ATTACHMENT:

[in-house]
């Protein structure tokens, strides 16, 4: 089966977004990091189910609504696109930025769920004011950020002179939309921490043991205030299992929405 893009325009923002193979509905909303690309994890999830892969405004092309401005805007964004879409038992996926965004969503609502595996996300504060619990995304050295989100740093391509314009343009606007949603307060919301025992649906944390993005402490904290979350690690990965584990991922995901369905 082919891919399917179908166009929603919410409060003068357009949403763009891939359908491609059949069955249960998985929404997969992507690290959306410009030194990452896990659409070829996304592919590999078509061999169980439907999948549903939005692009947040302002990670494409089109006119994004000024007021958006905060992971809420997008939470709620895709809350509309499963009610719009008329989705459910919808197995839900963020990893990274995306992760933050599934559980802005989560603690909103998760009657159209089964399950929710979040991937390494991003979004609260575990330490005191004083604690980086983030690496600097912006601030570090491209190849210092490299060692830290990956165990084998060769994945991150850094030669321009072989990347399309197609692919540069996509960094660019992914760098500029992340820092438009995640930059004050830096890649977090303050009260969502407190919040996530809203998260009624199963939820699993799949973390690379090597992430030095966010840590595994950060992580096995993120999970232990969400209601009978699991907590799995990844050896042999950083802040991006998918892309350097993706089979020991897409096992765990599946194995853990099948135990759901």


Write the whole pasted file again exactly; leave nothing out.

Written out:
[in-house]
């Protein structure tokens, strides 16, 4: 089966977004990091189910609504696109930025769920004011950020002179939309921490043991205030299992929405 893009325009923002193979509905909303690309994890999830892969405004092309401005805007964004879409038992996926965004969503609502595996996300504060619990995304050295989100740093391509314009343009606007949603307060919301025992649906944390993005402490904290979350690690990965584990991922995901369905 082919891919399917179908166009929603919410409060003068357009949403763009891939359908491609059949069955249960998985929404997969992507690290959306410009030194990452896990659409070829996304592919590999078509061999169980439907999948549903939005692009947040302002990670494409089109006119994004000024007021958006905060992971809420997008939470709620895709809350509309499963009610719009008329989705459910919808197995839900963020990893990274995306992760933050599934559980802005989560603690909103998760009657159209089964399950929710979040991937390494991003979004609260575990330490005191004083604690980086983030690496600097912006601030570090491209190849210092490299060692830290990956165990084998060769994945991150850094030669321009072989990347399309197609692919540069996509960094660019992914760098500029992340820092438009995640930059004050830096890649977090303050009260969502407190919040996530809203998260009624199963939820699993799949973390690379090597992430030095966010840590595994950060992580096995993120999970232990969400209601009978699991907590799995990844050896042999950083802040991006998918892309350097993706089979020991897409096992765990599946194995853990099948135990759901």